The European Banking Union Is Not So United

On one side of the aisle is Germany, Europe’s top economy, which has had a heavy hand in supporting struggling countries through the crisis. German Finance Minister Wolfgang Schaeuble argues that the scope of power granted to the ECB in current versions of the banking reform scheme is simply too large.

In order to be an effective supervisor of a large, diverse, and complicated banking ecosystem, the ECB must maintain a certain distance. If the ECB is a micro-manager of every bank in the EU then its ability to make independently informed decisions is jeopardized if, for example, it has to negotiate the bailout of a bank in one of the member states. Schaeuble argues that the final decision on bailouts should not be left in the hands of the ECB.

On top of this is a logistical nightmare of management. As noted, there are 6,000 licensed banking institutions in Europe. Germany is arguing that the ECB should only have oversight over the major multinational and national players, and leave small regional banks alone.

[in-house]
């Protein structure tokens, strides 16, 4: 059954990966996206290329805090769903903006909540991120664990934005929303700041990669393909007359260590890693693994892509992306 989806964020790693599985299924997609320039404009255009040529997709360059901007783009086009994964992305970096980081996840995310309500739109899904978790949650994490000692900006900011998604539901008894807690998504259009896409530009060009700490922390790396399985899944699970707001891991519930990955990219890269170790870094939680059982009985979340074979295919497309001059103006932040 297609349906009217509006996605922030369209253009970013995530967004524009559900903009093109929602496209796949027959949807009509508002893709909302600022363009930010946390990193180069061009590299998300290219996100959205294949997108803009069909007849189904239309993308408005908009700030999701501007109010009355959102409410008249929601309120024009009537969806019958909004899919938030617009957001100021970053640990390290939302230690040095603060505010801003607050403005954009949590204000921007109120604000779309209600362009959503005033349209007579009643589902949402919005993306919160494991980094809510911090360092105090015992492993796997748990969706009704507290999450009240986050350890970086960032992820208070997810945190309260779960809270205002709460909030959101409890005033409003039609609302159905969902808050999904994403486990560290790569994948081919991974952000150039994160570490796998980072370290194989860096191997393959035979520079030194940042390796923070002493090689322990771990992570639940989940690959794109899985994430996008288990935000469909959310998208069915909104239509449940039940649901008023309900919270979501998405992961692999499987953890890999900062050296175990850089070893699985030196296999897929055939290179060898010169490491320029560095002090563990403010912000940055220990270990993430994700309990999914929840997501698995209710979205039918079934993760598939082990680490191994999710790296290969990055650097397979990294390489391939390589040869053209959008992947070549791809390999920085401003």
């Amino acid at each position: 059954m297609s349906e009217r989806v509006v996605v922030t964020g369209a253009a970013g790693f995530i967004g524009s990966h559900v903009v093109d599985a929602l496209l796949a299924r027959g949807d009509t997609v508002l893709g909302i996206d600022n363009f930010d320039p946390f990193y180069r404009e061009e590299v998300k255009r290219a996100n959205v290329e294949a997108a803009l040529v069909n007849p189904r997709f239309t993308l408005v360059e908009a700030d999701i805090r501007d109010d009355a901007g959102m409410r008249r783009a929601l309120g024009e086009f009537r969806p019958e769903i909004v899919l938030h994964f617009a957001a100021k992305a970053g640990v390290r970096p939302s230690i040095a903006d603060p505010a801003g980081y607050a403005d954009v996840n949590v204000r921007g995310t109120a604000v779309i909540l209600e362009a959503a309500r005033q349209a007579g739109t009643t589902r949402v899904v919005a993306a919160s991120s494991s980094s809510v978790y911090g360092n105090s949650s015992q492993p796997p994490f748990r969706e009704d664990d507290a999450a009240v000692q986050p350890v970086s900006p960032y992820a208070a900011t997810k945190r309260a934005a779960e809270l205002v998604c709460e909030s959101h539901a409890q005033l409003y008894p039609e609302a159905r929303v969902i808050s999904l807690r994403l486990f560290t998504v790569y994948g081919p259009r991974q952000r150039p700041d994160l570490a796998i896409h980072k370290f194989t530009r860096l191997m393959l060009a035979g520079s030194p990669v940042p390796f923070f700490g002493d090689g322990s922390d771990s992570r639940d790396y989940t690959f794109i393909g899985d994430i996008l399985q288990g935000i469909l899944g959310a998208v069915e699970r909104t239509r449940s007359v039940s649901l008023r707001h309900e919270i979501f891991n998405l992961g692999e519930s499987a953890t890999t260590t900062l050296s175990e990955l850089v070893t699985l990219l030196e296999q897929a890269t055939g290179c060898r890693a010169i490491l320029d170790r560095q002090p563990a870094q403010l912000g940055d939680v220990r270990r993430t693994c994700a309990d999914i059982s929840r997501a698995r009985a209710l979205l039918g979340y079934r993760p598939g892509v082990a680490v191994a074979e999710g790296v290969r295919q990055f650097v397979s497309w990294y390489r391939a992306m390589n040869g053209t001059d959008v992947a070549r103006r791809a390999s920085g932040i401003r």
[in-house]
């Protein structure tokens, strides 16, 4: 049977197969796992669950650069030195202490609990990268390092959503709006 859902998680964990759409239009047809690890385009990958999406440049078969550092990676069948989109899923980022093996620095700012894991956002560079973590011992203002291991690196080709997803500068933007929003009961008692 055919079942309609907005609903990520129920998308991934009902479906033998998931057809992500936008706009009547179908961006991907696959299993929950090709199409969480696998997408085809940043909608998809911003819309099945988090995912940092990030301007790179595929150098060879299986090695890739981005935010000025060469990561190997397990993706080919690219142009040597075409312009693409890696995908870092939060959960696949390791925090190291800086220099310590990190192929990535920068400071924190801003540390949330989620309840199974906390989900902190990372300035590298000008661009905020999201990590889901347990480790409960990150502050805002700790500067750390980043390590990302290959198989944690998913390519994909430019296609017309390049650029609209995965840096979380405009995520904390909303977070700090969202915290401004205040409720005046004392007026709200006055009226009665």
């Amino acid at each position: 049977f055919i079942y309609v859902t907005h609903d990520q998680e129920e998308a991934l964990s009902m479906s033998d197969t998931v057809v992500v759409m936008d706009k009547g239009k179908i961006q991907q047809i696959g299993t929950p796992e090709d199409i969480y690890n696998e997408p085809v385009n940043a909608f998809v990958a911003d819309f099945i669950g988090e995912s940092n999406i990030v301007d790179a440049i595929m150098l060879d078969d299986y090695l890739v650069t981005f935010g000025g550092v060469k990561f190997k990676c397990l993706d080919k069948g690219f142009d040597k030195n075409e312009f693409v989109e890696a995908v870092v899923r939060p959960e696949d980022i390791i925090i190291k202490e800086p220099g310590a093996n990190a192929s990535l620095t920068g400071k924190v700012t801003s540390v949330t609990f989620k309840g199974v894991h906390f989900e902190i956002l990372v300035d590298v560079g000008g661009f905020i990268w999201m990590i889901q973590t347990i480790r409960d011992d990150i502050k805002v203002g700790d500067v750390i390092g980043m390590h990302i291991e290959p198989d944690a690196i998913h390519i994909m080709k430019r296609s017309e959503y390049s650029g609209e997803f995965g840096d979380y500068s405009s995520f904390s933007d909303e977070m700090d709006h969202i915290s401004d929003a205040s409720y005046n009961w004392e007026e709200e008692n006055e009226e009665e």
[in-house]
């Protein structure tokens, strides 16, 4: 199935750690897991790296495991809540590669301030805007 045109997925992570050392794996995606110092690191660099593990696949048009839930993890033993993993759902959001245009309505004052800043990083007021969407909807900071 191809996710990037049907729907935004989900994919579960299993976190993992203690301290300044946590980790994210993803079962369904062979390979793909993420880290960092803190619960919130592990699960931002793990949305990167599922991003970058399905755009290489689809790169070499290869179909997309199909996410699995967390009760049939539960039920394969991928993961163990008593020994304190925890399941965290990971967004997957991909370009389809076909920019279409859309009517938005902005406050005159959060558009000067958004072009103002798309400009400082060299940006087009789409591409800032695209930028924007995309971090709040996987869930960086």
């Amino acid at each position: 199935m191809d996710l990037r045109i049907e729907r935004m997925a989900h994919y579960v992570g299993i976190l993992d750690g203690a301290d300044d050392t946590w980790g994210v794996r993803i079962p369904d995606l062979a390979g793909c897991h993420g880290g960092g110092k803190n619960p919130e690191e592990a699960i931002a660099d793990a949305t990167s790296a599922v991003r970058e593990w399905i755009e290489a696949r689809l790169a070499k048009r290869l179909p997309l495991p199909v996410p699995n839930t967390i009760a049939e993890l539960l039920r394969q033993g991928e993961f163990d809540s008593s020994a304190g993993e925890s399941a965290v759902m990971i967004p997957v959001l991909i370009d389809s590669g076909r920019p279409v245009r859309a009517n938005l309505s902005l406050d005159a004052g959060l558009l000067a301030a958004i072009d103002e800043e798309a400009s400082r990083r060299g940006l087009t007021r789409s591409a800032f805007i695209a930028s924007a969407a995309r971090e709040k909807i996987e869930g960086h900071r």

France, also a European economic workhorse and often an ally of Germany in fiscal matters, disagrees. French finance minister Pierre Moscovici argues that if the architecture does not include every single bank, then authorities have failed to affect real change and Europe will be in much the same spot it was before.

Moscovici might fear that if only some of the banks are being supervised, the smaller, regional banks could enter “shadow” territory, free to provide the dubious financial services that the EU wants to avoid.¬†France is also in favor of trying to complete the plan by the end of the year, where Germany argues that rushing the job will produce a solution that is to no one’s satisfaction.

A solution to the growing disagreement will be sought at a special meeting held in Brussels on December 13.

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